As such, the three motives found by Kanin (1994) were replicated in the current study, but the three motives appeared to be insufficient to explain all the different motives complainants used for filing a false allegation. “Regret” and “Relabeling” were not included in the list of Kanin, but seem to be valid categories. Three complainants filed a false allegation because they regretted a consensual sexual encounter. Two complainants regretted and were ashamed that they had engaged in group sex activities. Two complainants filed a false allegation because they relabeled a consensual sexual encounter as rape. One could argue that the two categories should be combined because some form of regret forms the basis for both. There is, however, a difference between regretting a consensual sexual encounter and relabeling a consensual sexual encounter as rape. The complainants who regretted the consensual encounter tried to alleviate the negative feelings or restore their self-image by filing a false allegation. The complainants who relabeled the consensual sexual encounter deceived the police saying they were raped although they knew they had consented at the time of the sexual encounter and as a result of external pressure had labeled the consensual sexual encounter as rape which resulted in a point of no return.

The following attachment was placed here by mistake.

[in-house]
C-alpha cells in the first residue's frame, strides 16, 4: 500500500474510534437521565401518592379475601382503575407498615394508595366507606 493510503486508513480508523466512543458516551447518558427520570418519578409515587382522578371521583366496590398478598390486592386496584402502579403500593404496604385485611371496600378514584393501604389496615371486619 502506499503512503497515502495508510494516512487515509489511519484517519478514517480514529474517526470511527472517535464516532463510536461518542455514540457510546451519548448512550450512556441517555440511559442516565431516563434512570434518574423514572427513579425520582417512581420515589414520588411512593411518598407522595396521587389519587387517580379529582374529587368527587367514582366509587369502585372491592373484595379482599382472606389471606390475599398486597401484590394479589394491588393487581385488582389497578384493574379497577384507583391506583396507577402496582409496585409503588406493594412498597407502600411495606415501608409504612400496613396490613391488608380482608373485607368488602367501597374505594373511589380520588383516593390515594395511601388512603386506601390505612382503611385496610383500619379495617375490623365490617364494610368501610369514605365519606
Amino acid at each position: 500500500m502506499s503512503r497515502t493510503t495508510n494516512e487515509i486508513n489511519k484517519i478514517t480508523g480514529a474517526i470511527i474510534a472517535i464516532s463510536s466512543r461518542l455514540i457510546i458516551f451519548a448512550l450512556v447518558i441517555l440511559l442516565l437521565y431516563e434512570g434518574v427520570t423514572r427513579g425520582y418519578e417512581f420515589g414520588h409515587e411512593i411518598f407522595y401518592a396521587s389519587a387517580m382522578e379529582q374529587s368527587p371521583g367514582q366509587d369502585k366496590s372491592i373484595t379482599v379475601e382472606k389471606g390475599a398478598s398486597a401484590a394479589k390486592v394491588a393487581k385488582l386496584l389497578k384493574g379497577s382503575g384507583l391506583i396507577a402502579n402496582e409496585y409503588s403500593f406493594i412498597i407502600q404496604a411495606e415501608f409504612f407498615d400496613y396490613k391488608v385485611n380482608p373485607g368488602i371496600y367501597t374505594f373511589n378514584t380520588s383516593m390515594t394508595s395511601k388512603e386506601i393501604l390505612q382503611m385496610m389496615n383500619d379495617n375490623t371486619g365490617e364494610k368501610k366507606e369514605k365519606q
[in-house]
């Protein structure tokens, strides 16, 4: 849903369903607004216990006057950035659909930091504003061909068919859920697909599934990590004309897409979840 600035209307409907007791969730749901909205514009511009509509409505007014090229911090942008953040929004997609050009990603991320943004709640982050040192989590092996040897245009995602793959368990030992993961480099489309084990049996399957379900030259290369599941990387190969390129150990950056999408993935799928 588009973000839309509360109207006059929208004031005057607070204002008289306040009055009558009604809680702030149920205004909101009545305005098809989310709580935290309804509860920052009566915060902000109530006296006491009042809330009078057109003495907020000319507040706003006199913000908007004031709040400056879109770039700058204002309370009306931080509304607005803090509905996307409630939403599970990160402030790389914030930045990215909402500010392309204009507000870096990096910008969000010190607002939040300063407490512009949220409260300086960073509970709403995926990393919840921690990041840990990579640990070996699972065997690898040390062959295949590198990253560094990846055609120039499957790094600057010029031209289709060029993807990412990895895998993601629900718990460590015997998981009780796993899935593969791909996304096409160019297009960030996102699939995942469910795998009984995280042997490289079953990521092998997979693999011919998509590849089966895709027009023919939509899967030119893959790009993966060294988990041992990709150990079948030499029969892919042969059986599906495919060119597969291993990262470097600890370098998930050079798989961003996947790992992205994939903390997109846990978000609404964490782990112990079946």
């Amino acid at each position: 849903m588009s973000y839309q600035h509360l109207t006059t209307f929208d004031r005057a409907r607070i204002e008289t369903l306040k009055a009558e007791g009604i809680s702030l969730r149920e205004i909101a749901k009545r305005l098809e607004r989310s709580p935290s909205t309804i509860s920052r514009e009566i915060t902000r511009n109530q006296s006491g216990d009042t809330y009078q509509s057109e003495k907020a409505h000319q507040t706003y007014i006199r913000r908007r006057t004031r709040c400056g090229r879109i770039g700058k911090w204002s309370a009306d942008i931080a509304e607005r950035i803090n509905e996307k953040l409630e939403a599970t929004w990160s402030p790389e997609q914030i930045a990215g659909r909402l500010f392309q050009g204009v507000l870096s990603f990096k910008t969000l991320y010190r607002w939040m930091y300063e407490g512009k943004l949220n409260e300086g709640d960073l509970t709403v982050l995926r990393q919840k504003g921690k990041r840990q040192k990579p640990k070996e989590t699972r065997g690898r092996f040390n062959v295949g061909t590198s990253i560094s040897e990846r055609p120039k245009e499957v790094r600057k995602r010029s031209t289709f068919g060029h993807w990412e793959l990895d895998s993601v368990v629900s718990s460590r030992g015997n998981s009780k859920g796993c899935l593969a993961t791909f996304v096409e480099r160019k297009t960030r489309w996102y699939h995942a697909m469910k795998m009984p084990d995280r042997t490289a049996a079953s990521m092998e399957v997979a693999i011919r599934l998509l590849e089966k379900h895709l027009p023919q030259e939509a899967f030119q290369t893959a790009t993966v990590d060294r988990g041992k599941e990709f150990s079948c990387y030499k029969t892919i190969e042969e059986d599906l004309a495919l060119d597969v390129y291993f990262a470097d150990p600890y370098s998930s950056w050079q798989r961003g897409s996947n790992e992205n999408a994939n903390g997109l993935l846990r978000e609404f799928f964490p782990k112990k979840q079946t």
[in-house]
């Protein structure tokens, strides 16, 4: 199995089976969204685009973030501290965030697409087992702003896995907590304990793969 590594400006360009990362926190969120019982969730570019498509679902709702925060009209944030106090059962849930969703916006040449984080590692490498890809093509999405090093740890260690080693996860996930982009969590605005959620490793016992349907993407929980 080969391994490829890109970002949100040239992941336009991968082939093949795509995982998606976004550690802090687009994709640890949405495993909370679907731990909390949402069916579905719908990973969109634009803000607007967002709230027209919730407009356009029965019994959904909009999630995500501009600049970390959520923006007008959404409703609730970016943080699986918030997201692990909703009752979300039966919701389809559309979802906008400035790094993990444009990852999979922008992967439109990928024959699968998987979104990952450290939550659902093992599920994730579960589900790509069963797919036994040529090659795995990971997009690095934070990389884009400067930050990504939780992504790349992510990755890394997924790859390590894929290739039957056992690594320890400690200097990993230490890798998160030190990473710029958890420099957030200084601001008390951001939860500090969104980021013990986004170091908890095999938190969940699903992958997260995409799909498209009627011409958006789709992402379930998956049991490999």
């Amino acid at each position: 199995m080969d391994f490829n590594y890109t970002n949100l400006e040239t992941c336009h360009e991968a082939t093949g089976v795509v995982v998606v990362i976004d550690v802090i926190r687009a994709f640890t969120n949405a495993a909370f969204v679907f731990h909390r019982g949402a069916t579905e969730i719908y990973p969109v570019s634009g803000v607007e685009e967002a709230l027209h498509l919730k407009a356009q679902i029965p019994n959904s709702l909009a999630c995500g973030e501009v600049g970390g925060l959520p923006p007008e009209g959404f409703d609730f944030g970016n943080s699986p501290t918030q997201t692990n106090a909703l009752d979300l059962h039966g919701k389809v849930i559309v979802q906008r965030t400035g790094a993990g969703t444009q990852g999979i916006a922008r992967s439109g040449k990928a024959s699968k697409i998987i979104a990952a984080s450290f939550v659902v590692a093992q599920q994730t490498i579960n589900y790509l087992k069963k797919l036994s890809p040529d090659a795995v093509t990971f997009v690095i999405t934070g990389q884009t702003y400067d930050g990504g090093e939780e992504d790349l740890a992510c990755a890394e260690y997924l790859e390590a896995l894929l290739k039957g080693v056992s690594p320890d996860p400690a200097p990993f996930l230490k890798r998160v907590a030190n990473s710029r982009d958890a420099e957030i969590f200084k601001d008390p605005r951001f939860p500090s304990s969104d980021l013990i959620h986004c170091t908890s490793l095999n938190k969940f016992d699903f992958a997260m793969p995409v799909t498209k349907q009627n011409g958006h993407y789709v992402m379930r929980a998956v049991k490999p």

Four complainants had two motives for filing a false allegation. It appears, therefore, that all the motives listed in the current study are not discrete categories. There is overlap at the category level as well as at the subcategory level. One complainant was motivated by material as well as emotional gain. Three complainants were motivated by two different emotional motives, alibi and revenge, revenge and attention, and regret and attention.

Two unexpected categories had to be added to the proposed list. First, it appeared that not all complainants knew why they had filed a false allegation: 21% of all complainants claimed that they did not know it. The finding that people do not always know what motivates their behavior is not a new finding. Nisbett and Wilson (1977) argued that people are not good at introspection. People, in general, fail to perceive what motivates their actions and, in case they do, that perception is not always an accurate reflection of the reality. Since then, many researchers have replicated the finding that introspection is not always right and that people do not always know what motivates their behavior (Johansson, Hall, Sikstrom, Tarning, & Lind, 2006). Although it was not included in the proposed list, it could have been expected based on the literature. Other researchers, however, who studied motivations of complainants to file a false allegation did not report such a category (Kanin, 1994; McNamara et al., 2012). A second unexpected finding was that information on the motivation to file a false allegation was missing in 17.5% of the cases. In these cases, the police officers either did not ask the complainants what their motivation was, or did ask, but failed to document it. Again, this was not reported by other researchers (Kanin, 1994; McNamara et al., 2012). In our study, we were confronted with a large proportion of missing data. The fact that Kanin and McNamara were not confronted with missing data is a surprising finding in itself.